A senior graphic design major and photography minor, Kaye will present a preview of this, her honors thesis project, on April 13 during Quest, SUNY Oswego's annual symposium to celebrate student, faculty and staff scholarly and creative activities. An exhibition of her work, along with that of other college students, will open April 29 at the Art Association of Oswego near Fort Ontario.
Quest is free and the public is welcome. Parking is free on campus Wednesday, April 13, though attendees need to observe handicapped and other specific space-by-space restrictions.
Kaye's adviser, art department faculty member Julieve Jubin, has made many trips to Cuba, and travels there with students such as Kaye each January in conjunction with her and music faculty member Eric Schmitz's course, "Cuban Culture Through Photography and Music." Jubin has exhibited her own photographic work -- which features digital and experimental approaches to images -- in Cuba, Europe, Canada and the United States.
Jubin's influence on Kaye's project was evident. In the week following their 12-day course-related trip to Cuba, Kaye used the teacher's own Cuban photo assistant, JuanMa (short for Juan Manuel) Cueto, to explore neighborhoods in Havana and three other cities rarely seen by tourists. Jubin, who also assisted Kaye that final week, said the student's pre-travel research, including meetings with Lisa Glidden of the political science faculty and Jubin, was important, but that it's difficult to understand Cuban culture until you witness it. Kaye agreed.
"I started out wanting to examine American ideology around Cuba," Kaye said. "The culture has been exotified and mystified for decades," Kaye said. "Once the borders were closed to Americans (in the early '60s), this only perpetuated the idea that Cuba is a Garden of Eden you can't touch."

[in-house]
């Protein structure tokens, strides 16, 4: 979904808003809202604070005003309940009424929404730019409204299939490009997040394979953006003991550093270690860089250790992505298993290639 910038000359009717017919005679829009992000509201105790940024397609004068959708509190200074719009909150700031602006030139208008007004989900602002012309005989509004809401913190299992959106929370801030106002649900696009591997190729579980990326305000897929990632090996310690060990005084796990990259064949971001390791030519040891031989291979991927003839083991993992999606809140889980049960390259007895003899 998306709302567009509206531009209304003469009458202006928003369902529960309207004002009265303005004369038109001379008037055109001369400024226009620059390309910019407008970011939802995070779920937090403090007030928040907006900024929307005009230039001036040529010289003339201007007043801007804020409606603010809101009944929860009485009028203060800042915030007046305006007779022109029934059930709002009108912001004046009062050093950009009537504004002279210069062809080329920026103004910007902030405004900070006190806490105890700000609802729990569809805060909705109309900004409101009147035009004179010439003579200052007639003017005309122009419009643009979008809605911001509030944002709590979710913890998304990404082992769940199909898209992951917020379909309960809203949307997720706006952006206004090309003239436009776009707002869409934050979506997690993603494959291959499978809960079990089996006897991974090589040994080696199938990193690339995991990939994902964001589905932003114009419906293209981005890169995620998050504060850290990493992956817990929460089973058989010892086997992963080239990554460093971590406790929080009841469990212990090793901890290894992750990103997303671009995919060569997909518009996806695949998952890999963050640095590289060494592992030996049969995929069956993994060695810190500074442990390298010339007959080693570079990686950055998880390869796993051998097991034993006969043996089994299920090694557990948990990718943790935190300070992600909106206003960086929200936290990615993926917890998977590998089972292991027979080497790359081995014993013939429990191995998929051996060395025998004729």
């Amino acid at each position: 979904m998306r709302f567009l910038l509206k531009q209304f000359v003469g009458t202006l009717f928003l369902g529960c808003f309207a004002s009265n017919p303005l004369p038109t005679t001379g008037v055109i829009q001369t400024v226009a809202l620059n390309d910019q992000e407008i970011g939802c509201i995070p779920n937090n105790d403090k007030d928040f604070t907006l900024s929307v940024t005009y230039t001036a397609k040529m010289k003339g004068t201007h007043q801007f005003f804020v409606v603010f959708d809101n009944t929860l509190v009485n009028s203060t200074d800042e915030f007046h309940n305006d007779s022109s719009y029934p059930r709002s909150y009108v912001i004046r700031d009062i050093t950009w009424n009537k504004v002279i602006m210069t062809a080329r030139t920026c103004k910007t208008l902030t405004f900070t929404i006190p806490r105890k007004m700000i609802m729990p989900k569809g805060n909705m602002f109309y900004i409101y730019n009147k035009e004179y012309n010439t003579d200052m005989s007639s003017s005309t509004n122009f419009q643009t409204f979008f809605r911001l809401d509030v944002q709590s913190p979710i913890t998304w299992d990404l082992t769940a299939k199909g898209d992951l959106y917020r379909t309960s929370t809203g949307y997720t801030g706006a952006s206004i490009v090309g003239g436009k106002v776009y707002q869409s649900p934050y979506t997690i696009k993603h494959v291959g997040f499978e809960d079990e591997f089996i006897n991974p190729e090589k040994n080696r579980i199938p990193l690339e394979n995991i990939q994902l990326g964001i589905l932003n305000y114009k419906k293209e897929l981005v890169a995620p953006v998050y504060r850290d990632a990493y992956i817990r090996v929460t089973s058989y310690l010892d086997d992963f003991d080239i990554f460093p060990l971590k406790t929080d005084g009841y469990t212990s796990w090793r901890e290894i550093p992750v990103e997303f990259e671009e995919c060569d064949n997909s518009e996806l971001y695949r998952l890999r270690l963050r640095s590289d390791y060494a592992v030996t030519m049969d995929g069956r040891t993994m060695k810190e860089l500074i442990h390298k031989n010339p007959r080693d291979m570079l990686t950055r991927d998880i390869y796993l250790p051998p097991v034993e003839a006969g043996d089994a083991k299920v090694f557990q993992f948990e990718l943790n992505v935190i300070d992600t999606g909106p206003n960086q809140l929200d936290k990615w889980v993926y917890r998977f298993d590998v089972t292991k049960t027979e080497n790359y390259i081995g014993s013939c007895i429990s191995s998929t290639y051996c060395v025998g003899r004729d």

'Highlight of trip'
Kaye said she found extraordinarily open and trusting people who defy stereotype.
"I wanted to find 'the authentic Cuban experience,'" Kaye said. "What I found is that phrase is different for different Cubans. It's hard to find precisely what Cuba is to Cubans, but I tried."
Utilizing an approach suggested by Jubin -- focusing on one cultural aspect, such as religion, per day -- the Staten Island native took her camera through Centro Habana and other working-class neighborhoods in the capital and those of Trinidad and other cities.
"I never had anyone shy away from the camera," Kaye said. "They were so cool with it. I think they really want people to know who they are."
One experience during the trip exemplified the Cuban welcome and openness, she said. During the earlier part of the trip, Kaye traveled with SUNY Oswego music students to a dance studio in the city of Matanzas that is reputed to have been the birthplace of the rumba.
"There was street rumba going on. They wanted us to join," Kaye said. "We danced and danced. I consider it the highlight of this trip. It was such a rich cultural moment. It's the people who make Cuba."
The Quest symposium, using much of Marano Campus Center, will feature dozens of presentations 9 a.m. to 5 p.m., a scholarly posters session from 1 to 1:45 in the arena and other events, such as inductions for the Beta Gamma Sigma business honor society -- honoring class of 1983 alumnus Robert P. Garrett, managing partner for the New York office of KPMG, a Big Four accounting firm.
For more information and an upcoming schedule, visit oswego.edu/quest.